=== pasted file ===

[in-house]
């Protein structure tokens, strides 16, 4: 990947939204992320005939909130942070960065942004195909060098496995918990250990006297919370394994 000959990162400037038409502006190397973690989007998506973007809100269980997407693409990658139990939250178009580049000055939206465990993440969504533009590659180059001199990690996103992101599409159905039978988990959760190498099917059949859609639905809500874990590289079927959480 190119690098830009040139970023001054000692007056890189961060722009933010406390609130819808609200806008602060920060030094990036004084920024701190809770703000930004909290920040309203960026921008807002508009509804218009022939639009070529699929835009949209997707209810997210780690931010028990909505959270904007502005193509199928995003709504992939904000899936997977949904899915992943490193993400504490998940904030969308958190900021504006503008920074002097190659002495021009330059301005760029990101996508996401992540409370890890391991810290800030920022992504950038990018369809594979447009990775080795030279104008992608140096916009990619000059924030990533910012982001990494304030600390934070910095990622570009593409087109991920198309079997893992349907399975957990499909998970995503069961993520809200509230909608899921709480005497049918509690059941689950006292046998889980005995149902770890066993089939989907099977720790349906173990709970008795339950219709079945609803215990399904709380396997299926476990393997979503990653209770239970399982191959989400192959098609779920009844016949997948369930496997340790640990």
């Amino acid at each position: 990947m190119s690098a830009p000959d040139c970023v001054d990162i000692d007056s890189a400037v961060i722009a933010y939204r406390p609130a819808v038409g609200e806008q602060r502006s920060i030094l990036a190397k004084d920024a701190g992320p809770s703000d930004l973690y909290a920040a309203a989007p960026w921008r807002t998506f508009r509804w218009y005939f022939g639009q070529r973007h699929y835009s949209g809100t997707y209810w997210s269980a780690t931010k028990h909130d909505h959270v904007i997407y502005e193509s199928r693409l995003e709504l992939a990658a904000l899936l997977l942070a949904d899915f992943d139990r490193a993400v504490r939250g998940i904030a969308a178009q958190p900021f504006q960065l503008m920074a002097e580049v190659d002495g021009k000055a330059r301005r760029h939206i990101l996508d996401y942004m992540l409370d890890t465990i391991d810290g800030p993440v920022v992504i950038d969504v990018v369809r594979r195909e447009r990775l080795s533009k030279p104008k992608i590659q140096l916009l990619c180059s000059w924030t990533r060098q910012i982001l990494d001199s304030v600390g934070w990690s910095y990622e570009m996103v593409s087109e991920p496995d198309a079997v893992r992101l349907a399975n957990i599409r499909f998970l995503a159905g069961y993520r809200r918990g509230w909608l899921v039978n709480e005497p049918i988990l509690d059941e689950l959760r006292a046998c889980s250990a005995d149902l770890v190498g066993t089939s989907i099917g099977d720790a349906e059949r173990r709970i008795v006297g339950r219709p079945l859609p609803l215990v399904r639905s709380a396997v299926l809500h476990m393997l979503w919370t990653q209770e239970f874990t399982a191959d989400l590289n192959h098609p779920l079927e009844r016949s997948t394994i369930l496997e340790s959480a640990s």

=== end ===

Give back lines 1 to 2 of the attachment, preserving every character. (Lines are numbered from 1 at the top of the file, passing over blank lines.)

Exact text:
[in-house]
């Protein structure tokens, strides 16, 4: 990947939204992320005939909130942070960065942004195909060098496995918990250990006297919370394994 000959990162400037038409502006190397973690989007998506973007809100269980997407693409990658139990939250178009580049000055939206465990993440969504533009590659180059001199990690996103992101599409159905039978988990959760190498099917059949859609639905809500874990590289079927959480 190119690098830009040139970023001054000692007056890189961060722009933010406390609130819808609200806008602060920060030094990036004084920024701190809770703000930004909290920040309203960026921008807002508009509804218009022939639009070529699929835009949209997707209810997210780690931010028990909505959270904007502005193509199928995003709504992939904000899936997977949904899915992943490193993400504490998940904030969308958190900021504006503008920074002097190659002495021009330059301005760029990101996508996401992540409370890890391991810290800030920022992504950038990018369809594979447009990775080795030279104008992608140096916009990619000059924030990533910012982001990494304030600390934070910095990622570009593409087109991920198309079997893992349907399975957990499909998970995503069961993520809200509230909608899921709480005497049918509690059941689950006292046998889980005995149902770890066993089939989907099977720790349906173990709970008795339950219709079945609803215990399904709380396997299926476990393997979503990653209770239970399982191959989400192959098609779920009844016949997948369930496997340790640990």